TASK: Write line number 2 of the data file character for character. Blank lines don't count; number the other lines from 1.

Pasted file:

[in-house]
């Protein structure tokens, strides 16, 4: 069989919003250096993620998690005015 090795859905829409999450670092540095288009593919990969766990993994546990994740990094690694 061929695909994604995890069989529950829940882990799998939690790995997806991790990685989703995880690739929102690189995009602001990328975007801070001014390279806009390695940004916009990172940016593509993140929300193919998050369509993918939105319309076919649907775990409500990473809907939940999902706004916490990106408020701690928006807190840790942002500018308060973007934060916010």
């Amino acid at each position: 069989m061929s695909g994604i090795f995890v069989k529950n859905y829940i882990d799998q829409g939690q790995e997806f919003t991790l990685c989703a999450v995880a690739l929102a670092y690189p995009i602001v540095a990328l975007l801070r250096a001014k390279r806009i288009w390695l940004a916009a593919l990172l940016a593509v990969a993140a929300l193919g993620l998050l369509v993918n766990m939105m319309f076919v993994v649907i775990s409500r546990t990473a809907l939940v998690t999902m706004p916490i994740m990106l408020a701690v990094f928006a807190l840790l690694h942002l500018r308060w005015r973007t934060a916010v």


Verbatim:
């Protein structure tokens, strides 16, 4: 069989919003250096993620998690005015 090795859905829409999450670092540095288009593919990969766990993994546990994740990094690694 061929695909994604995890069989529950829940882990799998939690790995997806991790990685989703995880690739929102690189995009602001990328975007801070001014390279806009390695940004916009990172940016593509993140929300193919998050369509993918939105319309076919649907775990409500990473809907939940999902706004916490990106408020701690928006807190840790942002500018308060973007934060916010």